80% of the Circuit Breaker Rating = 24A for a 30A breaker at 120V.
This means that the voltage can only drop by 6V at the load device, using the 5% rule.
The CEC Table D3 for #10 Copper at 25Amps with 1% Voltage drop has maximum distance of 6.2 Meters. At 3% = 6.2*3=18.6 Meters and at 5% 6.2*5= 31 Meters. (101.7 ft)
To meet CEC Code requirements the Trailer Circuit breaker should be within 18.6 Meters (61 Feet) of the Circuit breaker in the Main Distribution Panel with #10 wire. 3% = 18.6M
Opinion of the Author
The CEC keeps using reference to 120V as the nominal. There is no reference to special treatment for RV Campgrounds or 125V Nominal Voltage. However campgrounds are using the upper taps on the transformers to raise the voltage closer to 125V, so that the voltage drop in the long cables will have less of an impact on the users equipment. The American National Electrical Code (NEC) recognises this and, for Campgrounds, uses the 125V nominal voltage.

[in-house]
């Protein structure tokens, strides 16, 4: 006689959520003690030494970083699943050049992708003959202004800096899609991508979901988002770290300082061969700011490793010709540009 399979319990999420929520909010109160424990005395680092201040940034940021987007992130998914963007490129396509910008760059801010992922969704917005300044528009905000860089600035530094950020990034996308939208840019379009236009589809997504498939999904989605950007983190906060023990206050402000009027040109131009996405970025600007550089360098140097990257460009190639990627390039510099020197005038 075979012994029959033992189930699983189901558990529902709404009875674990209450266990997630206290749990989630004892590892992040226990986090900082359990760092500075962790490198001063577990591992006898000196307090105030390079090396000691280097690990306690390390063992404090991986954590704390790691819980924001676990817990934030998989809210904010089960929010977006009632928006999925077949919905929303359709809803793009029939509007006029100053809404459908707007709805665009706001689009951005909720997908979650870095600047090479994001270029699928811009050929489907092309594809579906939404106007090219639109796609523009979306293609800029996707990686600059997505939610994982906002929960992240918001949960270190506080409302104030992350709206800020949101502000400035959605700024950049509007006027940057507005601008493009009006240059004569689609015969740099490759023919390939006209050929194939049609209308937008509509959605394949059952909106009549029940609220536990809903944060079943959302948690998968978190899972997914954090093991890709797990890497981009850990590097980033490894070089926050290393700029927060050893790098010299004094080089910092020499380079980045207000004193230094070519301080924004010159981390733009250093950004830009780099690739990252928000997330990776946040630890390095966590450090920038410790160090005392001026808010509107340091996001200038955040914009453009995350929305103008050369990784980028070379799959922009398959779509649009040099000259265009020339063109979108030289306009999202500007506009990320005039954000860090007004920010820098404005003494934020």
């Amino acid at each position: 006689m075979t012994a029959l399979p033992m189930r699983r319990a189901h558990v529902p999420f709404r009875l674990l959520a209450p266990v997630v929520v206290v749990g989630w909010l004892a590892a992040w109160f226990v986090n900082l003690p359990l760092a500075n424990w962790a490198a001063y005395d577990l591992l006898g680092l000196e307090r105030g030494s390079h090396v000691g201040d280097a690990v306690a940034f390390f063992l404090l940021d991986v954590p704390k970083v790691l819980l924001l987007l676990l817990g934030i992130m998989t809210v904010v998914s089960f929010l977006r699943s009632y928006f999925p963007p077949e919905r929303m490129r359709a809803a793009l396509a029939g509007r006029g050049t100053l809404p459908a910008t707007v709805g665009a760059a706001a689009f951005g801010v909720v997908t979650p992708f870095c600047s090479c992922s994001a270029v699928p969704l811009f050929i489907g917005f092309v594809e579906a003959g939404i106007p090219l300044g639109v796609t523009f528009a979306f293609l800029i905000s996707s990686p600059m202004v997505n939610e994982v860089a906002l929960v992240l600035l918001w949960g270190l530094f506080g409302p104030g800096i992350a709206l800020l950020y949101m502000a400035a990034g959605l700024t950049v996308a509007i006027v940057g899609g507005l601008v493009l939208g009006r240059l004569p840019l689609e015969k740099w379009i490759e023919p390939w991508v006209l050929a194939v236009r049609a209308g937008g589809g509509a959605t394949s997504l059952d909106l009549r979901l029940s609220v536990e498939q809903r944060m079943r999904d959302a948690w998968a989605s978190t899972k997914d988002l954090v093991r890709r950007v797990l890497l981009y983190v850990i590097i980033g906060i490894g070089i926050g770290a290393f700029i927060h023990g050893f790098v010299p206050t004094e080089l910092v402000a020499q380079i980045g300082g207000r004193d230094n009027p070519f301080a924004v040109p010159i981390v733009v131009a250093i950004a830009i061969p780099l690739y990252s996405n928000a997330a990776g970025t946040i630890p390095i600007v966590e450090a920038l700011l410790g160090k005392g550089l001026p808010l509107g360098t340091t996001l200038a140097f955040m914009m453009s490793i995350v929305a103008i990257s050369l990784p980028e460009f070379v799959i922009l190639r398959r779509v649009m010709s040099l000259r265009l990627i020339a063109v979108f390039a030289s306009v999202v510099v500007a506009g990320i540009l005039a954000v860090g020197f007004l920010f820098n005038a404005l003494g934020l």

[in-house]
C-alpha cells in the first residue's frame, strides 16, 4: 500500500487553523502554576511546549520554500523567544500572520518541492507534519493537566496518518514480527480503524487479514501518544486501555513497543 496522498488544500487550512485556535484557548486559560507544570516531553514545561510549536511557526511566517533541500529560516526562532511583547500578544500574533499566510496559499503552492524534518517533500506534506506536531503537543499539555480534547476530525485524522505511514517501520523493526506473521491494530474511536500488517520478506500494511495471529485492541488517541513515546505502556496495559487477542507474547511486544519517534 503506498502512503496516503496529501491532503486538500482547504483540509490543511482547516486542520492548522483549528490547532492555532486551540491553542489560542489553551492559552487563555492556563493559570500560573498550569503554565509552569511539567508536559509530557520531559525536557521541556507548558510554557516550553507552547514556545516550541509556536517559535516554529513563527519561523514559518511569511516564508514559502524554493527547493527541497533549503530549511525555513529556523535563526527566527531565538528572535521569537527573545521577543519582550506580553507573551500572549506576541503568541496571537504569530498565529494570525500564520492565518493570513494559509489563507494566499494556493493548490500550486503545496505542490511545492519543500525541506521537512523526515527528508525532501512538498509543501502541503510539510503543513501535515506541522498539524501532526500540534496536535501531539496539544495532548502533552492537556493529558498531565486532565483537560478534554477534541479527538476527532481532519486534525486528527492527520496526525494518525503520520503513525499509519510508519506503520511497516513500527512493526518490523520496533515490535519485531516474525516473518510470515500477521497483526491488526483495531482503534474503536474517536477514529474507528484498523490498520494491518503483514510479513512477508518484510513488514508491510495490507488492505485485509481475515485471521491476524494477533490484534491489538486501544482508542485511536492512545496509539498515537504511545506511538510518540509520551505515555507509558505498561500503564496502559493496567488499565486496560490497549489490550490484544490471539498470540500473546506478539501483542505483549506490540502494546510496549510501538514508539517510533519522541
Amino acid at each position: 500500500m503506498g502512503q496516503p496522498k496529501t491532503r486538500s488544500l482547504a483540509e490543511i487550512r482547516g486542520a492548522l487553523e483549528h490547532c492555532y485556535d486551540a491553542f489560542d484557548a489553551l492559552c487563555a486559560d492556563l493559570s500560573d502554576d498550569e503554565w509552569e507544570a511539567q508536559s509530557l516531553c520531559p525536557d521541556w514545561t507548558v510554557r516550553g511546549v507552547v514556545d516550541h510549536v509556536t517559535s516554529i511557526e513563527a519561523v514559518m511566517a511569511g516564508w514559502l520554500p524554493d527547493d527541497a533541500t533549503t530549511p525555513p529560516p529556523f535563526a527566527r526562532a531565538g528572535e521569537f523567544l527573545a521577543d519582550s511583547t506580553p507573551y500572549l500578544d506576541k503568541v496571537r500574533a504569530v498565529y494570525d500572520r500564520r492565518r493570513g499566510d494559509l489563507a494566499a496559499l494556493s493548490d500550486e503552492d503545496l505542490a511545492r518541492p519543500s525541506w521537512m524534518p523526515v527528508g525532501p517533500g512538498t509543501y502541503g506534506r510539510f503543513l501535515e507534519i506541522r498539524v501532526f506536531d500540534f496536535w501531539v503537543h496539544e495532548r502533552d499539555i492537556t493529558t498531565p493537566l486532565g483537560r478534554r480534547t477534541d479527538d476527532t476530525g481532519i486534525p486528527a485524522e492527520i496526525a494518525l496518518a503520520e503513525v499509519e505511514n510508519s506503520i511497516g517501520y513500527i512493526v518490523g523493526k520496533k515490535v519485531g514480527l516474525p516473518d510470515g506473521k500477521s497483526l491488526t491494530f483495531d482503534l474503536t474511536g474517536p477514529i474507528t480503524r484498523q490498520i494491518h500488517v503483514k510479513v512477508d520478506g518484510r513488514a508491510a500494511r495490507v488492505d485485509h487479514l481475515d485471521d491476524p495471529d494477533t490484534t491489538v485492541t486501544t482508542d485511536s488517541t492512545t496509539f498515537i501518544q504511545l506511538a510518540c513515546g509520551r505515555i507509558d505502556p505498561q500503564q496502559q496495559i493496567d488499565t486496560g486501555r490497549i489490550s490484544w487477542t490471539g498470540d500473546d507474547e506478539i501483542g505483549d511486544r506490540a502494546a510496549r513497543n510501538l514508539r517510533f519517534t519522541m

We should be more concerned with the actual voltage at the site when under load than how much it drops. How much it drops is really immaterial as the grid line voltage varies between 125 to 106 volts.
A Voltage drop of 5% in the feeder and branch circuit is the maximum per CEC Rules. That’s 6V calculated at the nominal 120V. per Rule 8 102
1) 125V-6V=119V – This is Good
2) 120V-6V=114V – This is Good
3) 115V-6V=109V – This is NOT Good but OK
4) 110V-6V=104V – This is NOT OK
Lines 1 and 2 are code compliant. Line 3 is marginal but ok.
Line 4 is not code compliant and has dropped into the region where damage may occur to camper equipment.
The Following is taken from the NEC
(Shows the 125V Nominal Reference)
A receptacle to supply electric power to a recreational vehicle shall be one of the configurations shown in Figure 551.46(C) in the following ratings:
50-ampere — 125/250-volt, 50-ampere, 3-pole, 4-wire grounding type for 120/240-volt systems
30-ampere — 125-volt, 30-ampere, 2-pole, 3-wire grounding type for 120-volt systems
20-ampere — 125-volt, 20-ampere, 2-pole, 3-wire grounding type
for 120-volt systems